“Intimacy is a necessity of life, and we would go insane without it,” says Garrison Keillor in today’s Washington Post essay on how books saved his life. Keillor means intimacy with people, even strangers over a cup of coffee or on a protracted bus trip. For me, intimacy also means closeness with place. Many of my reading choices serve to connect me more deeply either with where I came from or where I’ve ended up. Keillor’s words this morning reminded me of a favorite book that enhances my understanding and affection for my home in Maryland and vicinity: From Blue Ridge to Barrier Islands, edited by Kent Minichiello and Anthony White. Selections range from Captain John Smith’s observations on a salubrious Virginia climate (with “abundance of fowle” and “plentie of sturgeon”) to Tom Horton’s anaysis on the role of technology in restoring the Potomac River and the Chesapeake Bay. Wherever you live, I hope you will seek out a similar collection that reveals how your home land through the centuries has been explored, farmed, hunted, fished, studied, developed, restored and loved.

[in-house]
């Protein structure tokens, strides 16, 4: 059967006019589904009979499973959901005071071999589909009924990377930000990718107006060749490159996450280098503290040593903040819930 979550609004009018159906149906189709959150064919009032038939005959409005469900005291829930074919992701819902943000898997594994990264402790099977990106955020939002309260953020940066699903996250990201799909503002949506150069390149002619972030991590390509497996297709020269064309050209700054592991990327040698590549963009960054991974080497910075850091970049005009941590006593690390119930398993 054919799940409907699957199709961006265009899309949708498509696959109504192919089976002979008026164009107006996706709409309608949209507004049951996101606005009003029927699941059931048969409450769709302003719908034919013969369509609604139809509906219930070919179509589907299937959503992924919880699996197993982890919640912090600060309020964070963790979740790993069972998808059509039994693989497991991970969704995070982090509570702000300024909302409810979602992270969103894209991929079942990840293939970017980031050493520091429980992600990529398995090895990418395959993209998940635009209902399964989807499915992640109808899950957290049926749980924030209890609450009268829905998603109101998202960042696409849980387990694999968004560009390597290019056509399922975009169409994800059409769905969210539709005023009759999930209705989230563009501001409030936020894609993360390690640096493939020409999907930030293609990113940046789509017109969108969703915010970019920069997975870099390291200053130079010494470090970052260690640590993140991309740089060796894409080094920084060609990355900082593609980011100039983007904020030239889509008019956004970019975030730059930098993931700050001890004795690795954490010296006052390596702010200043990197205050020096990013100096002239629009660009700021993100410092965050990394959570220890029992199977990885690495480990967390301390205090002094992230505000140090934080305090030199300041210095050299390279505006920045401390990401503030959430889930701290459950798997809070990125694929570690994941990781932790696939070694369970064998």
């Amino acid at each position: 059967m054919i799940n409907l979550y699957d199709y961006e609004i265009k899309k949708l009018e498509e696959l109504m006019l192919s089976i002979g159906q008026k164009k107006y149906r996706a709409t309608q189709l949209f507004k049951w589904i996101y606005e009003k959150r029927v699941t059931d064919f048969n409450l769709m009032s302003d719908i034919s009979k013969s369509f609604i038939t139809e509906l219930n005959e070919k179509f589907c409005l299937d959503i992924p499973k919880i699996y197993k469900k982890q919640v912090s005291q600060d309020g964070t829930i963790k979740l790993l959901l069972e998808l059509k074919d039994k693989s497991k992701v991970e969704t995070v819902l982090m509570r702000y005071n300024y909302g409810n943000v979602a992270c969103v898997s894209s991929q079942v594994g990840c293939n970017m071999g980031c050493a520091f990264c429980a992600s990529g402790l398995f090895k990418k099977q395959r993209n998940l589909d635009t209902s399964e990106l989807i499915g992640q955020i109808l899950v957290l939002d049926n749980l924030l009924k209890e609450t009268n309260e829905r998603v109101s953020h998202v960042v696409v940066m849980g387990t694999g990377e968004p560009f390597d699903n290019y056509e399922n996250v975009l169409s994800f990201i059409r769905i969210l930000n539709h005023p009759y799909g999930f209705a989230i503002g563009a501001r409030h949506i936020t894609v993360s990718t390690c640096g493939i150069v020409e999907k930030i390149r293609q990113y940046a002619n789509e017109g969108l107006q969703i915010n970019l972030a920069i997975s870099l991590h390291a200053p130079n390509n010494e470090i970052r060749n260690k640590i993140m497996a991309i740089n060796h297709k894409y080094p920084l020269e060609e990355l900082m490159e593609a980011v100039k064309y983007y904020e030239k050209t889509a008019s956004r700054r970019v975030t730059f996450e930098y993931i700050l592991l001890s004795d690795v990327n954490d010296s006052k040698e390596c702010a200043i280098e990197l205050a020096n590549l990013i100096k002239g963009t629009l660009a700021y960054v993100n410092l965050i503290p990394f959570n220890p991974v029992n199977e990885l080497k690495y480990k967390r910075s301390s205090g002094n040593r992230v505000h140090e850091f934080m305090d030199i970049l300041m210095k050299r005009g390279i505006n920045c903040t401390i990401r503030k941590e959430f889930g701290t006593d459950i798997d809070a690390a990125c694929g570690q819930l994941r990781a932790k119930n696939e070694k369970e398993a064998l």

A few of my reading choices also aim at forging connections with places where I’m going—or hope to go. That’s why I read an essay on the Flint Hills of Kansas and Oklahoma in the current issue of the Nature Conservancy Magazine. Though my first decade was spent in Kansas, my mom never thought to pack a car with kids for a field trip to the “the last great swath of tallgrass prairie,” as essayist Sally Shivnan deems the region. Shivnan writes about a sky of crushing vastness and a guide whose intimate knowledge of the grassland relieves its scale, opening her to beauties as slight as a blade of switchgrass. Like most fine travel writing, the piece left me more determined than ever to reach my destination. Reading the essay for me resembled listening to a stranger’s private stories while sipping coffee at a lunch counter. “All storytelling is an opening of the heart,” says Keillor, “a search for intimacy with strangers.” I guess writers are the strangers I turn to for intimate looks at the places I long to go. Thanks to Shivnan, I can imagine myself binoculars in hand, sweeping the hills for prairie chickens, feet planted gently in switchgrass.